The American Jewish contingent at the just-concluded powerhouse Cannes Film Festival included Ethan and Joel Coen, Jonathan Nossiter, Irwin Winkler and Terry Zwigoff.
The Coens were in competition with their remake of “The Ladykillers.” Meanwhile, Nossiter’s “Mondovino” was a Cannes rarity: a documentary that was selected to compete with feature films. It follows the world of wine growing from Italy to Burgundy to the Napa Valley. Jonathan’s father was the late Bernard Nossiter, a reporter for The New York Times. Jonathan’s brother, Adam, is an author whose books include “Algeria Hotel,” a study of French anti-Semitism during WWII (see j. Aug. 24, 2001).
Zwigoff’s black comedy “Bad Santa” was shown out of competition. Likewise, Winkler’s “DeLovely,” a bio of composer Cole Porter, was simply screened and not judged. The flick will open in America on June 25. By the way, the festival’s musical highlight was provided by Lalo Schifrin, who conducted a concert of film music as a festival extra.
In competition was “Look at Me,” about a young girl obsessed by singing. It’s directed and co-written by Agnès Jaoui, who also acts in the film. Jaoui, a French Jew of Algerian origin, has long been one of the leading lights of the French cinema. She co-won the award for best screenplay this year.
Not part of the festival, but opening at an off-site Cannes cinema was Priya Ruth Paul’s first film, “Perfect Husband.” This tongue-in-cheek Indian film (in English) about arranged marriages has got good buzz. Paul’s father is a Sikh lawyer, while her mother, a French Jewish doctor, is credited with introducing the polio vaccine to India.
Revlon billionaire owner Ron Perelman, 61, always seems to land on the financial or gossip pages. The perception of Perelman as a hard-charging businessman and romantic suitor is encapsulated in the title of New York Post columnist Christopher Byron’s upcoming bio, “Testosterone Inc.” Byron chronicles Perelman’s four marriages, his corporate raiding, his acquisition of Revlon, his Orthodox Judaism and his philanthropy.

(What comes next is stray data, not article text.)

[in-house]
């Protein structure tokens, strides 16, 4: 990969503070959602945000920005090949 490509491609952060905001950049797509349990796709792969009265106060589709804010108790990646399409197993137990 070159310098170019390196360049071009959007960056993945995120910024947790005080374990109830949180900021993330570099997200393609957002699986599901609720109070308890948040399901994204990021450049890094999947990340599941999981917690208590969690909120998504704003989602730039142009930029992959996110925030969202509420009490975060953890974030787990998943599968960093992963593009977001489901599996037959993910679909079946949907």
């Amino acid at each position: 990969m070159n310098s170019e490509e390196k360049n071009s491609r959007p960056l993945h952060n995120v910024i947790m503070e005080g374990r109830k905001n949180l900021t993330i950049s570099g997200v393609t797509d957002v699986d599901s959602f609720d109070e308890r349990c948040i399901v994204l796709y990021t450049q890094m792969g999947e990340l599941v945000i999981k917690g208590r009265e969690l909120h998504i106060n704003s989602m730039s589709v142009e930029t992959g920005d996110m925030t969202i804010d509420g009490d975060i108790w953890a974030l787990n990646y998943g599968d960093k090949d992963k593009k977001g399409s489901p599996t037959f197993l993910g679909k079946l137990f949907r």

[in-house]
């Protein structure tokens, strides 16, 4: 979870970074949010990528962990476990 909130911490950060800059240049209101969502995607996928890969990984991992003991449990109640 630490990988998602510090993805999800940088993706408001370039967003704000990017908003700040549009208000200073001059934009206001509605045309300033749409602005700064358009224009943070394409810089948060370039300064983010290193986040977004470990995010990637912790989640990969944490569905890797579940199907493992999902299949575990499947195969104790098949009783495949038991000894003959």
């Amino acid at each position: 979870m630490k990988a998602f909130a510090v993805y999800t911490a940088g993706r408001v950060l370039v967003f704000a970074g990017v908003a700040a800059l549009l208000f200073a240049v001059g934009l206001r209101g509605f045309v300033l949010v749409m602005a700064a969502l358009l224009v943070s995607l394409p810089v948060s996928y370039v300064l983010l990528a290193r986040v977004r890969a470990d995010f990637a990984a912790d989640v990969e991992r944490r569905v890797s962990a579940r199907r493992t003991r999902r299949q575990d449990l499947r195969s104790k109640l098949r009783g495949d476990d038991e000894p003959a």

Perelman married Faye Golding, a member of a wealthy New York family, in 1964. They stayed together for 20 years and had three kids. Their divorce cost Perelman a mere $8 million. In 1985, he married gossip columnist Claudia Cohen and they had a child. Their marriage was pretty much over when he fell in love with socialite Patricia Duff in 1992. (Claudia got an $80 million divorce settlement.) Duff converted to Judaism before she married Perelman in 1994. (This time Perelman insisted on a prenuptial agreement.) The two hit the gossip pages in the late ’90s as they battled over child support payments.
Perelman married Ellen Barkin (“The Big Easy”) in 2000 in a big Jewish wedding. Well, late in April, New York papers were buzzing with the news that Barkin had left Perelman and moved into a hotel. However, in mid-May, the couple’s spokesman announced that Barkin had moved back home and that “they love each other very much and are 100 percent committed to their life together.”
However, methinks you would get good Las Vegas odds that this marriage won’t last ’til death do them part.
In last week’s column, I misidentified the husband of author Anne Roiphe, who is Dr. Herman Roiphe. She is not related to Sigmund Freud. Also, the correct Web address of the California music awards is www.californiamusicawards.com.
Columnist Nate Bloom, an Oaklander, can be reached at firstname.lastname@example.org.